Prescription plus OTC meds can add up to a dangerous equation.
The 411 on OTC Medications
According to New York University Langone Medical Center internist and assistant professor of medicine Michael H. Perskin, MD., "The average number of prescription medications taken by people over 65 is five or six. As new medicines are added to the mix, the chance of adverse drug interactions grows exponentially.
But it's not just drug interactions which constitute a problem. Antihistamines, pain relievers, acid suppressants, laxatives, and even eye drops can lead to negative outcomes, ranging from urinary retention to sedation and increased risk of falls.
Tips for Keeping Your Aging Loved One Safe
Maintain an up-to-date list of all drugs and doses, including both prescription and OTC meds. If your doctor prescribes a new medication, ask him to review the list for potential adverse drug combinations.
Your pharmacist is also an invaluable resource. If you are adding a new medication or your medication regimen has changed, be sure to ask about potential adverse interactions. One way to ensure he has access to all relevant information? Fill every prescription at the same pharmacy which will likely maintain a database of your loved one's medication.
Always follow dosing instructions, and make sure your aging loved one does the same. Reading the label can help you and your loved one make smart choices. For example, certain pain medications like Vicodin and Percocet contain acetaminophen, so while acetaminophen is generally considered safe, it must be taken into account when determining daily doses.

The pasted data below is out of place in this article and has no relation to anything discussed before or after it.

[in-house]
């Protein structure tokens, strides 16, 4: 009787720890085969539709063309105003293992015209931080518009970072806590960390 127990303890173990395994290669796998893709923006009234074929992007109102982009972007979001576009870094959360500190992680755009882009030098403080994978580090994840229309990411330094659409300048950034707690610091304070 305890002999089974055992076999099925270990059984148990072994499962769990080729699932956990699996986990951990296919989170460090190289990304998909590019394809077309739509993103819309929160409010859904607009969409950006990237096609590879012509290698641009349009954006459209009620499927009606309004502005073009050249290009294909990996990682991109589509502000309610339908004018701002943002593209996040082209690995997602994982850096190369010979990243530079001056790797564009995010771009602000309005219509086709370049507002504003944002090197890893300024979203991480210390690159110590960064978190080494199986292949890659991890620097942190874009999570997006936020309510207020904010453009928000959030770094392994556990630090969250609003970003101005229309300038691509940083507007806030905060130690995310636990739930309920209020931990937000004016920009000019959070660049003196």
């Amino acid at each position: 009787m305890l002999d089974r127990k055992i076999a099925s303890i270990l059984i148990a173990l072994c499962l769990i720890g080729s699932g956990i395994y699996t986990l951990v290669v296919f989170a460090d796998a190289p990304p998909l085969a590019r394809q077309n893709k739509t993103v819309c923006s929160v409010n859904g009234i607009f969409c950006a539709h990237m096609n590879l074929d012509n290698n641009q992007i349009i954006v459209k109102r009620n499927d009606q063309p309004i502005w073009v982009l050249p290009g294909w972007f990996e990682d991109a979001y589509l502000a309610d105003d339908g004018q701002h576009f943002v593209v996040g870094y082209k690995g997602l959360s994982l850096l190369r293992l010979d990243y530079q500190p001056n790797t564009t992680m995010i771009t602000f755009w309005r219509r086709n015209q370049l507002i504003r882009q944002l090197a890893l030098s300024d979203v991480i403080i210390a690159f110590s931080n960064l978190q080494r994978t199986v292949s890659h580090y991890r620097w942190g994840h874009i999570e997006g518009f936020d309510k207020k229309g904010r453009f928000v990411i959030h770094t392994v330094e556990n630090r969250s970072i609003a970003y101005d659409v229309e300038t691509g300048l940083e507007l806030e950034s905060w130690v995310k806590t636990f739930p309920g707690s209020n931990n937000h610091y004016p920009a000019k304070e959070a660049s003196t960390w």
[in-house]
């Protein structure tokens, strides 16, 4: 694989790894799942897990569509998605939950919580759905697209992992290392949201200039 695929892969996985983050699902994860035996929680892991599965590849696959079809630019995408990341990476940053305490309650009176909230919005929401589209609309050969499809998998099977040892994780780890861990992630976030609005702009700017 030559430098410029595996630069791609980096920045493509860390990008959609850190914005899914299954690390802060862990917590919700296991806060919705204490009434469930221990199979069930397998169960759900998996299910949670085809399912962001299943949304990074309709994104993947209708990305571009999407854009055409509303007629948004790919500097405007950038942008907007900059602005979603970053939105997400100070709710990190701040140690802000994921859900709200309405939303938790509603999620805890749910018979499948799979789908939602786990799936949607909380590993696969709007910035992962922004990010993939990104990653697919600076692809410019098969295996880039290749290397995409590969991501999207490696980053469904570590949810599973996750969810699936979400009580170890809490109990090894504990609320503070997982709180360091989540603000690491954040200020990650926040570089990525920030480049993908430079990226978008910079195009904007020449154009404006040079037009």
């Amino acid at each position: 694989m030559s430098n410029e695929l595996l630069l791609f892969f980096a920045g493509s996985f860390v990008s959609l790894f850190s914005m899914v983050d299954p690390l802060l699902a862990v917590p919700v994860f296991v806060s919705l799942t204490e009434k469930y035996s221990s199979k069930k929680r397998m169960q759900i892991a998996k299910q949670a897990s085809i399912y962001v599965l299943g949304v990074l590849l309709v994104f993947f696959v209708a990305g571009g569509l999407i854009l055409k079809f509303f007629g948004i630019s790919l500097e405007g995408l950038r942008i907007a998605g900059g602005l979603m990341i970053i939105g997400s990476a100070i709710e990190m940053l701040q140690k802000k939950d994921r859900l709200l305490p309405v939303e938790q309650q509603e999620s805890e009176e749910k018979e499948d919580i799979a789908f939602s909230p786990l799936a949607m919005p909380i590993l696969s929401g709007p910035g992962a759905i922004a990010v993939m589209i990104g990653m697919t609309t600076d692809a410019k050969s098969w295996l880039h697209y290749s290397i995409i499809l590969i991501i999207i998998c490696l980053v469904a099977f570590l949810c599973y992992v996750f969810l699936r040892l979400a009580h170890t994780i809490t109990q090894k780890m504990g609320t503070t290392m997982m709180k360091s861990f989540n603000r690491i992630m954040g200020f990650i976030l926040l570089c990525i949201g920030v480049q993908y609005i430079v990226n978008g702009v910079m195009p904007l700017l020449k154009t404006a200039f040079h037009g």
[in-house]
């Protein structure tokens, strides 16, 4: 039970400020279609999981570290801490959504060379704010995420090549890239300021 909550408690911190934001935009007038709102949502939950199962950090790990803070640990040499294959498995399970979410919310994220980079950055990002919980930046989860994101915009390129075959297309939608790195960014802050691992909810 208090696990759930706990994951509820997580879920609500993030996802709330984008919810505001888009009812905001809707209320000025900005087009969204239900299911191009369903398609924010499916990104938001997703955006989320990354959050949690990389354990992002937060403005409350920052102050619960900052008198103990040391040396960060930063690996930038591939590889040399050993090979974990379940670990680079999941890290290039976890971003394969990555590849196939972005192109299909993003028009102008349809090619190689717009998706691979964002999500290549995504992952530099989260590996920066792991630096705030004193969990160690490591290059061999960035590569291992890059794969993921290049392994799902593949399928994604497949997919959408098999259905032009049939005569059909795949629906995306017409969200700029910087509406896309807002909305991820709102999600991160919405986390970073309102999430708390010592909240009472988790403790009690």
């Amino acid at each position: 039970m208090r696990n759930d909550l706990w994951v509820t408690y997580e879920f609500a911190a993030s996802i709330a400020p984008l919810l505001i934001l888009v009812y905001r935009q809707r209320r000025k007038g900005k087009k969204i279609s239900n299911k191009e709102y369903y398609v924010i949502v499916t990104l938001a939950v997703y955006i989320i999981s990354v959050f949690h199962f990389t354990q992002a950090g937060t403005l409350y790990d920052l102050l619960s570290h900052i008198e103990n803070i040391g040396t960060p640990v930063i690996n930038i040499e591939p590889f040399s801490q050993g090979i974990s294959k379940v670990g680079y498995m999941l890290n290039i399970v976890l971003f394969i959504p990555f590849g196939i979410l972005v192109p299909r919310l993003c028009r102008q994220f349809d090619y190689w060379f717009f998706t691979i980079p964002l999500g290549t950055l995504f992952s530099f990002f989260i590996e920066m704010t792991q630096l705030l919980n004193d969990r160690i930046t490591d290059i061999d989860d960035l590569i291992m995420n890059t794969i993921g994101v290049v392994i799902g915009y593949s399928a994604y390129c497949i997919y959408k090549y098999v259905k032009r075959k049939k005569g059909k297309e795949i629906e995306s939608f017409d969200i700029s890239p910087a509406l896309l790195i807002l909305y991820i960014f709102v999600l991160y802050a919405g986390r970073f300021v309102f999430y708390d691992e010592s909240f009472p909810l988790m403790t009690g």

If your aging loved one suffers from memory problems, this can further raise his risk of accidental overdose. Pill reminder systems can help seniors keep track of what to take and when.
It's important to remember that the fact that OTC meds don't require a prescription doesn't make them more safe than prescription alternatives. In fact, in some cases they're less safe purely because of this assumption. Ultimately, all drugs are drugs -- regardless of whether they're prescription or OTC -- and all information regarding dosage, ingredients, pre-existing conditions, side effects and drug interactions should be taken into account before use.
When in doubt, ask your pharmacist.
For more useful information for caregiver of older adults and their loved ones on the dangers of OTC medications visit mmlearn.org.
If you're looking for a comprehensive resource for family caregivers, check out our online Family Caregiver Guide.
mmLearn.org offers a large library of free videos for caregivers of older adults, covering topics pertaining to senior care. Whether you are a healthcare professional or a family caregiver, if you are caring for an older adult we know that you will find mmlearn.org an essential learning and guidance tool for all of your caregiver training needs.